Caen Castle, locally known as Château de Caen, lies in the center of the city of Caen in the Calvados department in the Normandy region in France.
Caen Castle was first built around 1060 by William the Conqueror on a hillock next to the town of Caen. It was equipped with two entrance gates; the Town Gate and the Land Gate, both with barbicans. With an area of 5.5 hectares, it is one of the larger castles in Western Europe. William's son, Henry I, built the Saint Georges Church, a large hall for the Duke Court and, in 1123, a large rectangular keep. This keep was equipped with a dry moat, just as the castle itself.
On Christmas 1182, a royal court celebration for Christmas in the Aula of Caen Castle brought together Henry II and his sons, Richard the Lionheart and John Lackland, receiving more than a 1000 knights. In 1204 the castle, along with all of Normandy, was handed over to the French Crown. Philip II then reinforced the fortifications. The castle saw several engagements during the 100-Years War (1346, 1417, 1450).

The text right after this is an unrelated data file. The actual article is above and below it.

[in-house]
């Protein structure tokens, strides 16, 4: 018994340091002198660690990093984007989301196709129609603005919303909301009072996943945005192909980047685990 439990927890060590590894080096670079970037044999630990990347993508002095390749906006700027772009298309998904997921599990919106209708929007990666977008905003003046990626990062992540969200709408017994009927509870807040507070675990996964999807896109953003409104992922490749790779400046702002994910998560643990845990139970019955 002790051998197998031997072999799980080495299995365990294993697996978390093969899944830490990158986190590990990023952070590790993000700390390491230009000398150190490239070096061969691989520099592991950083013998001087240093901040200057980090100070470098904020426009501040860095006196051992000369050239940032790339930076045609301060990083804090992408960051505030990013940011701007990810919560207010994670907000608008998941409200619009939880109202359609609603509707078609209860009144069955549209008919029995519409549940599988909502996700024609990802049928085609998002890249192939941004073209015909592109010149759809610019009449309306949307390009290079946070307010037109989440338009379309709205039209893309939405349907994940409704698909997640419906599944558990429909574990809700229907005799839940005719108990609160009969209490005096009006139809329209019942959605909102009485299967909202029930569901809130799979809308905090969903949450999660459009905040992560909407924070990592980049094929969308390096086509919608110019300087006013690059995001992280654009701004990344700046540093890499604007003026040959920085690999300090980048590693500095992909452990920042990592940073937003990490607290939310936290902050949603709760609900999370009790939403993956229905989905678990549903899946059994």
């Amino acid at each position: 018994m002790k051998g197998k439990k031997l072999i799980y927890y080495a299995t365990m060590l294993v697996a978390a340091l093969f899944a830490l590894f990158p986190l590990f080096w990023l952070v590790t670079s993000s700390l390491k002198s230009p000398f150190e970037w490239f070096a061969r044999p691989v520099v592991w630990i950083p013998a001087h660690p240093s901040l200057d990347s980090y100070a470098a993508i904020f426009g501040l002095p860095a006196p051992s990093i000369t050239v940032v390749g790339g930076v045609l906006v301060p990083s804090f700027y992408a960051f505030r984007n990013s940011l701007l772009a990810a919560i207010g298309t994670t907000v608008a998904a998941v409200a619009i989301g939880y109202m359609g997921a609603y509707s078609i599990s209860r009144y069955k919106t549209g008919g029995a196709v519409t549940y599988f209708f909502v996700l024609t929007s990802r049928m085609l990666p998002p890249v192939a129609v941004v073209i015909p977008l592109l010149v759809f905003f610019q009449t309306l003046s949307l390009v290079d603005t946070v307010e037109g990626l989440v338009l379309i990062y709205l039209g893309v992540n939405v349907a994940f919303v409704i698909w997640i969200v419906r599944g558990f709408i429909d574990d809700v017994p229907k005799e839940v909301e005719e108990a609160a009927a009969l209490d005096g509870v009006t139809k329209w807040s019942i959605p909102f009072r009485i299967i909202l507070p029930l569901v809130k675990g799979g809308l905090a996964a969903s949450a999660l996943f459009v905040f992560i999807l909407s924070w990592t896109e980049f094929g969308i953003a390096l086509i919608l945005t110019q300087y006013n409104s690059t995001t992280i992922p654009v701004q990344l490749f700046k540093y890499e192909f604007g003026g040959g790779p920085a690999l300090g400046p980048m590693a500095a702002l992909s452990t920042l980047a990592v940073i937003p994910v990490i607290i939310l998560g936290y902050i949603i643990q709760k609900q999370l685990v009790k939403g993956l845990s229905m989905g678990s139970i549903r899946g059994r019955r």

In 1793, during the French Revolution, the keep was pulled down, by order of the National Convention. The castle, which was used as a barracks by the Germans during World War II, was bombed in 1944 and seriously damaged.
At present the restored ramparts of the castle are a great view. But when I visited the freely accessible castle on a rainy afternoon, I was a little disappointed by its interior; there was the Saint Georges Church and the large hall, called the Exchequer of Normandy which are used for temporary exhibitions but both were closed. There is also a fine arts museum, which was a bit too contrasting with the medieval walls for my liking. Also the moated foundations of the razed keep were not accessible. But nevertheless, this is one to visit.